Method For Detecting A Minority Genotype

  *US20150211079A1*
  US20150211079A1                                 
(19)United States 
(12)Patent Application Publication(10)Pub. No.: US 2015/0211079 A1
 (43)Pub. Date:Jul.  30, 2015

(54)METHOD FOR DETECTING A MINORITY GENOTYPE 
    
(76)Inventor: Gen-Probe Incorporated,  San Diego, CA (US) 
(21)Appl. No.: 14/414,688 
(22)PCT Filed:Jul.  11, 2013 
(86)PCT No.: PCT/US2013/050095 
 Related U.S. Application Data 
(60)Provisional application No. 61/671,298, filed on Jul.  13, 2012.
 
 Provisional application No. 61/703,639, filed on Sep.  20, 2012.
 
 Publication Classification 
(51)Int. Cl. C12Q 001/70 (20060101); G06F 019/18 (20060101)
CPC C12Q 001/707 (20130101); G06F 019/18 (20130101); C12Q 2600/16 (20130101); C12Q 2600/156 (20130101)

        

(57)

Abstract

Disclosed are methods for detecting a minority genotype of a target nucleic acid. The disclosed method generally includes the steps of (a) deep sequencing at least a portion of the target nucleic acid; (b) using the deep sequencing results of (a) to detect the presence of variant nucleobases at one or more nucleotide reference positions within the target nucleic acid; (c) using the variant detection results generated in step (b) to perform a statistical analysis of whether the variants are significant; and (d) using the variant detection and variant significance results generated in steps (b) and (c) to perform a statistical analysis of whether a subset of sequences together exhibit a common set of significant variants.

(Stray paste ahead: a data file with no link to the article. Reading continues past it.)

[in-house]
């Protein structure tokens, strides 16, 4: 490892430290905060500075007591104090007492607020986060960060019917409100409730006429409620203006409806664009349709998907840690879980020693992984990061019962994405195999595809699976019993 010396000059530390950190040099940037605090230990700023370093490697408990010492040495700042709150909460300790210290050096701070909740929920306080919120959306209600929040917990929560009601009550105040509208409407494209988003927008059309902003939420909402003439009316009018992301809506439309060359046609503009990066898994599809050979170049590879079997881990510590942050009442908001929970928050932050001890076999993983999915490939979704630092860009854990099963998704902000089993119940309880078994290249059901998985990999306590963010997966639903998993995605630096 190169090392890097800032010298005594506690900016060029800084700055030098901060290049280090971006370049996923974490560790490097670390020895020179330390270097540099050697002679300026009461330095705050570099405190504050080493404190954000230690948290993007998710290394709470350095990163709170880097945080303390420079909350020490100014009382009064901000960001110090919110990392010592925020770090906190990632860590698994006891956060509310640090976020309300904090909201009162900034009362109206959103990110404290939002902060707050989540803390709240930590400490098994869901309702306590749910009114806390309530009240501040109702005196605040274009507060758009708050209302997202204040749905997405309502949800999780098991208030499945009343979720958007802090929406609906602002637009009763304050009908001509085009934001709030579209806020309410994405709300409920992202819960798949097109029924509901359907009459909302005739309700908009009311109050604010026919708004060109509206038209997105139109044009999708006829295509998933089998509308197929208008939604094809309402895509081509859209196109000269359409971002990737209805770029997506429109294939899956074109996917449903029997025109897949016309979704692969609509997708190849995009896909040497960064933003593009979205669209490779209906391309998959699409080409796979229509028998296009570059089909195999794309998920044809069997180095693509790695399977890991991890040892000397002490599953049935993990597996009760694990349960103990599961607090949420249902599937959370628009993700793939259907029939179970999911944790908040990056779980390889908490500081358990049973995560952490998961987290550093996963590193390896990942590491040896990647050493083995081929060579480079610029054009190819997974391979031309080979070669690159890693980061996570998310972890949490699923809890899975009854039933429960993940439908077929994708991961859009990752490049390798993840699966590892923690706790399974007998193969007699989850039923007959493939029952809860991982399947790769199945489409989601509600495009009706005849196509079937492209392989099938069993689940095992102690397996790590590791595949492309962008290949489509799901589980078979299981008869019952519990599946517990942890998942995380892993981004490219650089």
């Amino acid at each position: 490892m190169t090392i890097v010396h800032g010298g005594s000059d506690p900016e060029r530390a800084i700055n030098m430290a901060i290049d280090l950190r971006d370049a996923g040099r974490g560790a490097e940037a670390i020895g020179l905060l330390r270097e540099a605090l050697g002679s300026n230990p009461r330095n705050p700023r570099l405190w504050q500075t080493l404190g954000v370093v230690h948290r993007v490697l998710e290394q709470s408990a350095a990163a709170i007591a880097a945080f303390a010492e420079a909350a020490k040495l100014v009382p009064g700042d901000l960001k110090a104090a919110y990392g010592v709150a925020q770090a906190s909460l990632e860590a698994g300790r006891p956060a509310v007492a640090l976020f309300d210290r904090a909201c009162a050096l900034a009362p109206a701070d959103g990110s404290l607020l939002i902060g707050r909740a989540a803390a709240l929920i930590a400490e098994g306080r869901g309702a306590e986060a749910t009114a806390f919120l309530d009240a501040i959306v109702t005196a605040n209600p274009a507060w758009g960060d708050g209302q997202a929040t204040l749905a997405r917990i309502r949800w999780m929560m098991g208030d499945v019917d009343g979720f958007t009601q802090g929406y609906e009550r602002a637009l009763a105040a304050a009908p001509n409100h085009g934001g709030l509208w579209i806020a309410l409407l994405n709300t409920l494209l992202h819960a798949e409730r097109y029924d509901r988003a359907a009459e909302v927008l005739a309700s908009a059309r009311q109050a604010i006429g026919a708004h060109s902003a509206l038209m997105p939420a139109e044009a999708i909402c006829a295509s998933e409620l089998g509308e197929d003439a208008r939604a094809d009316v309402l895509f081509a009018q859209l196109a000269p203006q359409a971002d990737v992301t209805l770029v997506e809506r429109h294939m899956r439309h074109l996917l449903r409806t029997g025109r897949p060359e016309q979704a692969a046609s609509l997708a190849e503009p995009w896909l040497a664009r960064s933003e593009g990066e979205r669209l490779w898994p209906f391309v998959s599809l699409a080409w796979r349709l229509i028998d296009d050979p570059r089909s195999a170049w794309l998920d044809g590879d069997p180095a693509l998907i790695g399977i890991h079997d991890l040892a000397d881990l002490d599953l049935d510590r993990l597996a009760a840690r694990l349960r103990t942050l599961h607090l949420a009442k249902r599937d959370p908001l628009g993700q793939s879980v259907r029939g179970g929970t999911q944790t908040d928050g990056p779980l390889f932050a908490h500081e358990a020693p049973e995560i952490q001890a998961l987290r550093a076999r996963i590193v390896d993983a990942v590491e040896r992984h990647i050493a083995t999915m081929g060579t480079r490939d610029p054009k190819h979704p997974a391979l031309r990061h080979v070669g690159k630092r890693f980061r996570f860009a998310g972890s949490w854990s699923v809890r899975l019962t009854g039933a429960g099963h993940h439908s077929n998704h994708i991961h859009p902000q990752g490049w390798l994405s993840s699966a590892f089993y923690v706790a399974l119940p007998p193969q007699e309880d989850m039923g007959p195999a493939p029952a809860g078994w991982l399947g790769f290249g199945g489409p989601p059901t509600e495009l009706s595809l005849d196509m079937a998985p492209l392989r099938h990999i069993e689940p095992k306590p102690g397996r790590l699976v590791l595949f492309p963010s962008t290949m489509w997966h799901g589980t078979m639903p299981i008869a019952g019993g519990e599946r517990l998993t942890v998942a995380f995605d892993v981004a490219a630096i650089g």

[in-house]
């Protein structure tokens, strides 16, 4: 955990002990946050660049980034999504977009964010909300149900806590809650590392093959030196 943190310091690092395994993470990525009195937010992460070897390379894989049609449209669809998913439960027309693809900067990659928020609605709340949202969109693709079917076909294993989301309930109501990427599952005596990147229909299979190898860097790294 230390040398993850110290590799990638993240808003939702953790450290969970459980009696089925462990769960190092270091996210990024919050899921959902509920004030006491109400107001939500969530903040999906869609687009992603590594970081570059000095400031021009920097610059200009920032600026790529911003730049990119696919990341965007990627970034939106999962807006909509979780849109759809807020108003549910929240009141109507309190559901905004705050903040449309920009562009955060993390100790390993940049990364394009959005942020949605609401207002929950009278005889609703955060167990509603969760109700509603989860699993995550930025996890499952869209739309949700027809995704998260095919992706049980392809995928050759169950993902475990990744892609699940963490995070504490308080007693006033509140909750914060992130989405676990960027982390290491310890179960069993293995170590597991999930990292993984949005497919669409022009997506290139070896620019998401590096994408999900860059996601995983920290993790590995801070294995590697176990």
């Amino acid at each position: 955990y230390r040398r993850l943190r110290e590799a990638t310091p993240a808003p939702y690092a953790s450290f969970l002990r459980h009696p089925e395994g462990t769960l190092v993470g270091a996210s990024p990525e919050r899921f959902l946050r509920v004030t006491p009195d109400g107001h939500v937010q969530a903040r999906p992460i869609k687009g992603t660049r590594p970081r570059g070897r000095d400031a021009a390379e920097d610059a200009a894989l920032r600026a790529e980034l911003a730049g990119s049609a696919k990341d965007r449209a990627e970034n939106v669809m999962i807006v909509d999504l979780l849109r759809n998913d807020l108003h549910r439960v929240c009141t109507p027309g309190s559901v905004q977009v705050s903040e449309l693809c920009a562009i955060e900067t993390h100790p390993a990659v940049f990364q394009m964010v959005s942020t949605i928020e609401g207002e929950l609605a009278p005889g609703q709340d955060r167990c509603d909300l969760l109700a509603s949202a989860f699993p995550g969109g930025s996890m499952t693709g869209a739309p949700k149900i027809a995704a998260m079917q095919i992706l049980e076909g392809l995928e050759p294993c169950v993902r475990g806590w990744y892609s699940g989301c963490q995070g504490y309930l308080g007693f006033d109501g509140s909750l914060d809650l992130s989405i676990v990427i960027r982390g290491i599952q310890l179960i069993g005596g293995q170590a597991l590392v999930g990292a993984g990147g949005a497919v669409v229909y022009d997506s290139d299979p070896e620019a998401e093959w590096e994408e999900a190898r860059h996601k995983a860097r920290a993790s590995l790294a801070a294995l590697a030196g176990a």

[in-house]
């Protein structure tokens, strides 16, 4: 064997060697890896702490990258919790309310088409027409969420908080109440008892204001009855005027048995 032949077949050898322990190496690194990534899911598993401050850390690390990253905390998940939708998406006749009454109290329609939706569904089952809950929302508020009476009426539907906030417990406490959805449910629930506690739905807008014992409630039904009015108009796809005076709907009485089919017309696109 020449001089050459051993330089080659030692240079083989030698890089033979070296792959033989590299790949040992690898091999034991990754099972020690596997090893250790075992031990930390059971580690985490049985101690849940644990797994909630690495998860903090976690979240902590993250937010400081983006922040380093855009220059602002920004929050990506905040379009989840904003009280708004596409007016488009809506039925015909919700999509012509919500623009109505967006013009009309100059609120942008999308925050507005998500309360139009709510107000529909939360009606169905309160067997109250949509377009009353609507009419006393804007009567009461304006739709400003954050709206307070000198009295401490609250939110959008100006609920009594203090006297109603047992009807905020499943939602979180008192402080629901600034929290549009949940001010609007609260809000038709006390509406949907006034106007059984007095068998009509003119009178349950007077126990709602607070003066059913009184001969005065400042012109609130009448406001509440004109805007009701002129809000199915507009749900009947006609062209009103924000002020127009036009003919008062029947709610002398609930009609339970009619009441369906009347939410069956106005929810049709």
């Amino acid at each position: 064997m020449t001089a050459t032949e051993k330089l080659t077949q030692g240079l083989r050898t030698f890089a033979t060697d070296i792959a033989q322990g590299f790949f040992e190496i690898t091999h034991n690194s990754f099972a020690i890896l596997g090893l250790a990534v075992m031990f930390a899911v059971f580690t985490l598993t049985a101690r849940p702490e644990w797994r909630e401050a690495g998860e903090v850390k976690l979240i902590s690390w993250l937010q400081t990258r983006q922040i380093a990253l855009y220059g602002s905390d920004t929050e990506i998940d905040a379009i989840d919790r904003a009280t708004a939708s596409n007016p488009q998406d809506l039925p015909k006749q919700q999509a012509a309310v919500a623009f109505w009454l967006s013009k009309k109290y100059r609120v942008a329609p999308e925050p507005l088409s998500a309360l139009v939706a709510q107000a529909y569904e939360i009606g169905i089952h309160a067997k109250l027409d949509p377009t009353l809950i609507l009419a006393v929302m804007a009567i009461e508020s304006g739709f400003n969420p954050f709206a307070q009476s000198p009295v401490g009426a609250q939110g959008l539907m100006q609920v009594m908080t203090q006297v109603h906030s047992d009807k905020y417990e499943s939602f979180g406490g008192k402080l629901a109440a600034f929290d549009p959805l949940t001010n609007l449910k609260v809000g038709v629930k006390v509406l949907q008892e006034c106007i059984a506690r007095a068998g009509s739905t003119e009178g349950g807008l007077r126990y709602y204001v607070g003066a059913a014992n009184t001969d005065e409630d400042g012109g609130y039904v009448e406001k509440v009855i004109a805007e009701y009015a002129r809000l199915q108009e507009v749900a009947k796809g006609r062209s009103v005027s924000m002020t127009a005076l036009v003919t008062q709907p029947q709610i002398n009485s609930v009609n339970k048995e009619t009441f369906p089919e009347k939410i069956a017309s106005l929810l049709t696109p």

Claim(s),  Drawing Sheet(s), and Figure(s)
 
 


PRIORITY

[0001] This application claims priority to the following United States Provisional Applications: U.S. Provisional App. No. 61/671,298 filed 13 Jul. 2012; and U.S. Provisional App. No. 61/703,639 filed 20 Sep. 2012. The entire contents of each of these applications are incorporated herein by reference.